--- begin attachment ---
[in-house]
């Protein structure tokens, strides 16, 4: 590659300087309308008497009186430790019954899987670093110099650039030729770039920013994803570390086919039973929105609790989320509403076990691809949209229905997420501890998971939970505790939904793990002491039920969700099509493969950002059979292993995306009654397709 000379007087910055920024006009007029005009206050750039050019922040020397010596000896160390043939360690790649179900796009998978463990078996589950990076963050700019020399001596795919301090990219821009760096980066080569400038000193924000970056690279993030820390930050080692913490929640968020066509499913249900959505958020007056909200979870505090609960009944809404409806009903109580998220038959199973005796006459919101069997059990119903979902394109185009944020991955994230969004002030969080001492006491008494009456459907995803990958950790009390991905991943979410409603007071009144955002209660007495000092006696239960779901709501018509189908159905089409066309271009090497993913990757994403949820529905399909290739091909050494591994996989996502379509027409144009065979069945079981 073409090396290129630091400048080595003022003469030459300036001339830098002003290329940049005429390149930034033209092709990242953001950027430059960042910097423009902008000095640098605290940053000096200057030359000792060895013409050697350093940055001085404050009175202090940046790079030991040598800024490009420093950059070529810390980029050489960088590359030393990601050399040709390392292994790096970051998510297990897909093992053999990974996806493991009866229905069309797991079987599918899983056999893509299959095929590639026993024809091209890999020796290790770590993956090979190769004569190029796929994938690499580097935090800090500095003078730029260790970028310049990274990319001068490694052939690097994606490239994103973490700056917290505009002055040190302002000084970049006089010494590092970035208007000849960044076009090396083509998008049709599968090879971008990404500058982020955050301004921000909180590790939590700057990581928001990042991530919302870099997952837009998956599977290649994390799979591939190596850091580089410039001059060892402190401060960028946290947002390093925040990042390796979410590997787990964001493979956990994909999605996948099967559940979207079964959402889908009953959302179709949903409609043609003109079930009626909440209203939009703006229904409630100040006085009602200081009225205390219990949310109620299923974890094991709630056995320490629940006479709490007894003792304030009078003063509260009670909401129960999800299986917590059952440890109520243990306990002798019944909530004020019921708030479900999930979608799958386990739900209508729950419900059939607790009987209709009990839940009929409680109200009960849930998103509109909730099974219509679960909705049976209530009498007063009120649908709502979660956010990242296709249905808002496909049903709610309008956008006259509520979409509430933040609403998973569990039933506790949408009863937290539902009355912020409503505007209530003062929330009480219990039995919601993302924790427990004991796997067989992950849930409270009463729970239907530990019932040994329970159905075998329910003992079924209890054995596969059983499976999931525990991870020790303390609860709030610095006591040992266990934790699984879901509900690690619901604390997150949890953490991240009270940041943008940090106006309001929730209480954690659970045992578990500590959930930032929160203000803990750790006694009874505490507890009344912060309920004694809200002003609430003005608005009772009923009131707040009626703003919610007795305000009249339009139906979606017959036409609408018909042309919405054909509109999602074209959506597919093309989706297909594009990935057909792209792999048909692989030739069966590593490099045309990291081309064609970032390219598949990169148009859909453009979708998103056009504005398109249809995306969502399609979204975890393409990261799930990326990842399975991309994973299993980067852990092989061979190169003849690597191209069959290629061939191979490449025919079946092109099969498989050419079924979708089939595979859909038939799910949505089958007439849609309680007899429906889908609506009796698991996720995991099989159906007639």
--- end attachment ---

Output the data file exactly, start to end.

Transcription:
[in-house]
């Protein structure tokens, strides 16, 4: 590659300087309308008497009186430790019954899987670093110099650039030729770039920013994803570390086919039973929105609790989320509403076990691809949209229905997420501890998971939970505790939904793990002491039920969700099509493969950002059979292993995306009654397709 000379007087910055920024006009007029005009206050750039050019922040020397010596000896160390043939360690790649179900796009998978463990078996589950990076963050700019020399001596795919301090990219821009760096980066080569400038000193924000970056690279993030820390930050080692913490929640968020066509499913249900959505958020007056909200979870505090609960009944809404409806009903109580998220038959199973005796006459919101069997059990119903979902394109185009944020991955994230969004002030969080001492006491008494009456459907995803990958950790009390991905991943979410409603007071009144955002209660007495000092006696239960779901709501018509189908159905089409066309271009090497993913990757994403949820529905399909290739091909050494591994996989996502379509027409144009065979069945079981 073409090396290129630091400048080595003022003469030459300036001339830098002003290329940049005429390149930034033209092709990242953001950027430059960042910097423009902008000095640098605290940053000096200057030359000792060895013409050697350093940055001085404050009175202090940046790079030991040598800024490009420093950059070529810390980029050489960088590359030393990601050399040709390392292994790096970051998510297990897909093992053999990974996806493991009866229905069309797991079987599918899983056999893509299959095929590639026993024809091209890999020796290790770590993956090979190769004569190029796929994938690499580097935090800090500095003078730029260790970028310049990274990319001068490694052939690097994606490239994103973490700056917290505009002055040190302002000084970049006089010494590092970035208007000849960044076009090396083509998008049709599968090879971008990404500058982020955050301004921000909180590790939590700057990581928001990042991530919302870099997952837009998956599977290649994390799979591939190596850091580089410039001059060892402190401060960028946290947002390093925040990042390796979410590997787990964001493979956990994909999605996948099967559940979207079964959402889908009953959302179709949903409609043609003109079930009626909440209203939009703006229904409630100040006085009602200081009225205390219990949310109620299923974890094991709630056995320490629940006479709490007894003792304030009078003063509260009670909401129960999800299986917590059952440890109520243990306990002798019944909530004020019921708030479900999930979608799958386990739900209508729950419900059939607790009987209709009990839940009929409680109200009960849930998103509109909730099974219509679960909705049976209530009498007063009120649908709502979660956010990242296709249905808002496909049903709610309008956008006259509520979409509430933040609403998973569990039933506790949408009863937290539902009355912020409503505007209530003062929330009480219990039995919601993302924790427990004991796997067989992950849930409270009463729970239907530990019932040994329970159905075998329910003992079924209890054995596969059983499976999931525990991870020790303390609860709030610095006591040992266990934790699984879901509900690690619901604390997150949890953490991240009270940041943008940090106006309001929730209480954690659970045992578990500590959930930032929160203000803990750790006694009874505490507890009344912060309920004694809200002003609430003005608005009772009923009131707040009626703003919610007795305000009249339009139906979606017959036409609408018909042309919405054909509109999602074209959506597919093309989706297909594009990935057909792209792999048909692989030739069966590593490099045309990291081309064609970032390219598949990169148009859909453009979708998103056009504005398109249809995306969502399609979204975890393409990261799930990326990842399975991309994973299993980067852990092989061979190169003849690597191209069959290629061939191979490449025919079946092109099969498989050419079924979708089939595979859909038939799910949505089958007439849609309680007899429906889908609506009796698991996720995991099989159906007639």